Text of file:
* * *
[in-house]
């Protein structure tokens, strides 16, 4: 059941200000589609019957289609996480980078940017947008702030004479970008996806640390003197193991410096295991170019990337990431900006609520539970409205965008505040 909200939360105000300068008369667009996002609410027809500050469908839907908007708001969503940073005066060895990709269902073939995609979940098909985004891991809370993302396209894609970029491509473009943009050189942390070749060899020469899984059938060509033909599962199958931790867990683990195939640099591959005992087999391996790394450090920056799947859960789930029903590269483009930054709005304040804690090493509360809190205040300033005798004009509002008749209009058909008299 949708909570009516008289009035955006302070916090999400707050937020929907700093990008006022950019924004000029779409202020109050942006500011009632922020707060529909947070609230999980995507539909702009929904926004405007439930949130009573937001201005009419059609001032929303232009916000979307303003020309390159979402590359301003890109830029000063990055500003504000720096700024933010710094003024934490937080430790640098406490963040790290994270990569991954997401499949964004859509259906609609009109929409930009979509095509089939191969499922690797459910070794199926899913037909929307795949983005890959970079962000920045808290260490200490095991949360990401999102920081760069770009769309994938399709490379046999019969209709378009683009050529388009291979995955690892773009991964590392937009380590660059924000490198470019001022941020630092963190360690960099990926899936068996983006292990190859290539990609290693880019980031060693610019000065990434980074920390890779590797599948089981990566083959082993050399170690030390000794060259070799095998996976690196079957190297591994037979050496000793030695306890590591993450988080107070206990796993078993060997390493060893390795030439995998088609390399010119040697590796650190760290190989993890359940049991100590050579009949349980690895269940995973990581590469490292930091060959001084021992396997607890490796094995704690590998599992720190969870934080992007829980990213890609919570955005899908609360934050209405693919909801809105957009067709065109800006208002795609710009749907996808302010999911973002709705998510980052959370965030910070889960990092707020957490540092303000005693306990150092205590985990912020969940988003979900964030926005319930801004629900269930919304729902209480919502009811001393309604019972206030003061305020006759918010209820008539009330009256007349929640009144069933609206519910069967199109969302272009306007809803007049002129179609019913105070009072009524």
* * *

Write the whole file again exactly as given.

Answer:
[in-house]
């Protein structure tokens, strides 16, 4: 059941200000589609019957289609996480980078940017947008702030004479970008996806640390003197193991410096295991170019990337990431900006609520539970409205965008505040 909200939360105000300068008369667009996002609410027809500050469908839907908007708001969503940073005066060895990709269902073939995609979940098909985004891991809370993302396209894609970029491509473009943009050189942390070749060899020469899984059938060509033909599962199958931790867990683990195939640099591959005992087999391996790394450090920056799947859960789930029903590269483009930054709005304040804690090493509360809190205040300033005798004009509002008749209009058909008299 949708909570009516008289009035955006302070916090999400707050937020929907700093990008006022950019924004000029779409202020109050942006500011009632922020707060529909947070609230999980995507539909702009929904926004405007439930949130009573937001201005009419059609001032929303232009916000979307303003020309390159979402590359301003890109830029000063990055500003504000720096700024933010710094003024934490937080430790640098406490963040790290994270990569991954997401499949964004859509259906609609009109929409930009979509095509089939191969499922690797459910070794199926899913037909929307795949983005890959970079962000920045808290260490200490095991949360990401999102920081760069770009769309994938399709490379046999019969209709378009683009050529388009291979995955690892773009991964590392937009380590660059924000490198470019001022941020630092963190360690960099990926899936068996983006292990190859290539990609290693880019980031060693610019000065990434980074920390890779590797599948089981990566083959082993050399170690030390000794060259070799095998996976690196079957190297591994037979050496000793030695306890590591993450988080107070206990796993078993060997390493060893390795030439995998088609390399010119040697590796650190760290190989993890359940049991100590050579009949349980690895269940995973990581590469490292930091060959001084021992396997607890490796094995704690590998599992720190969870934080992007829980990213890609919570955005899908609360934050209405693919909801809105957009067709065109800006208002795609710009749907996808302010999911973002709705998510980052959370965030910070889960990092707020957490540092303000005693306990150092205590985990912020969940988003979900964030926005319930801004629900269930919304729902209480919502009811001393309604019972206030003061305020006759918010209820008539009330009256007349929640009144069933609206519910069967199109969302272009306007809803007049002129179609019913105070009072009524």